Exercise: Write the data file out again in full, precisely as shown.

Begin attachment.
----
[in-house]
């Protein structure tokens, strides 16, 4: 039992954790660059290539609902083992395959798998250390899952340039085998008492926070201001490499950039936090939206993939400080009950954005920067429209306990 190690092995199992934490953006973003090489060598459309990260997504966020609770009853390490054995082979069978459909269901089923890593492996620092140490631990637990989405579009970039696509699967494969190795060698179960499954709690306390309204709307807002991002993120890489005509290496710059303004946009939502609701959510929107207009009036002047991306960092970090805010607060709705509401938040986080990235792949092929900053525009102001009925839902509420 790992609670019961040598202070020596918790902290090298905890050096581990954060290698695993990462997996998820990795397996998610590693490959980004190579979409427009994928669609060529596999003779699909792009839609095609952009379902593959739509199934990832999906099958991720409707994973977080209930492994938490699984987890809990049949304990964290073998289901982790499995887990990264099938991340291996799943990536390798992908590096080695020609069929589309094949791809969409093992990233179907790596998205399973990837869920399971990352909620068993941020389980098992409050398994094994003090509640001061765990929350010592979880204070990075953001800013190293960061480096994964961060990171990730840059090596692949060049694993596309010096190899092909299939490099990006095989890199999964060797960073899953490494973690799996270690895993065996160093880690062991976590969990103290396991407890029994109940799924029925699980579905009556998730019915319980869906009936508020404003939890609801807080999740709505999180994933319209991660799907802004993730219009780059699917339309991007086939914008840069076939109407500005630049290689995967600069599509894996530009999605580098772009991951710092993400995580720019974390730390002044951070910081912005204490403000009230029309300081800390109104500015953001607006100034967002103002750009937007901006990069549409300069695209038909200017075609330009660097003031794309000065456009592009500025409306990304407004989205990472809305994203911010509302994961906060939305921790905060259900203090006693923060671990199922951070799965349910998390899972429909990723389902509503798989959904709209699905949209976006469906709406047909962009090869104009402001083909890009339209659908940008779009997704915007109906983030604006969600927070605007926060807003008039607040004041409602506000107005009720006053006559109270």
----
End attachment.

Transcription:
[in-house]
């Protein structure tokens, strides 16, 4: 039992954790660059290539609902083992395959798998250390899952340039085998008492926070201001490499950039936090939206993939400080009950954005920067429209306990 190690092995199992934490953006973003090489060598459309990260997504966020609770009853390490054995082979069978459909269901089923890593492996620092140490631990637990989405579009970039696509699967494969190795060698179960499954709690306390309204709307807002991002993120890489005509290496710059303004946009939502609701959510929107207009009036002047991306960092970090805010607060709705509401938040986080990235792949092929900053525009102001009925839902509420 790992609670019961040598202070020596918790902290090298905890050096581990954060290698695993990462997996998820990795397996998610590693490959980004190579979409427009994928669609060529596999003779699909792009839609095609952009379902593959739509199934990832999906099958991720409707994973977080209930492994938490699984987890809990049949304990964290073998289901982790499995887990990264099938991340291996799943990536390798992908590096080695020609069929589309094949791809969409093992990233179907790596998205399973990837869920399971990352909620068993941020389980098992409050398994094994003090509640001061765990929350010592979880204070990075953001800013190293960061480096994964961060990171990730840059090596692949060049694993596309010096190899092909299939490099990006095989890199999964060797960073899953490494973690799996270690895993065996160093880690062991976590969990103290396991407890029994109940799924029925699980579905009556998730019915319980869906009936508020404003939890609801807080999740709505999180994933319209991660799907802004993730219009780059699917339309991007086939914008840069076939109407500005630049290689995967600069599509894996530009999605580098772009991951710092993400995580720019974390730390002044951070910081912005204490403000009230029309300081800390109104500015953001607006100034967002103002750009937007901006990069549409300069695209038909200017075609330009660097003031794309000065456009592009500025409306990304407004989205990472809305994203911010509302994961906060939305921790905060259900203090006693923060671990199922951070799965349910998390899972429909990723389902509503798989959904709209699905949209976006469906709406047909962009090869104009402001083909890009339209659908940008779009997704915007109906983030604006969600927070605007926060807003008039607040004041409602506000107005009720006053006559109270």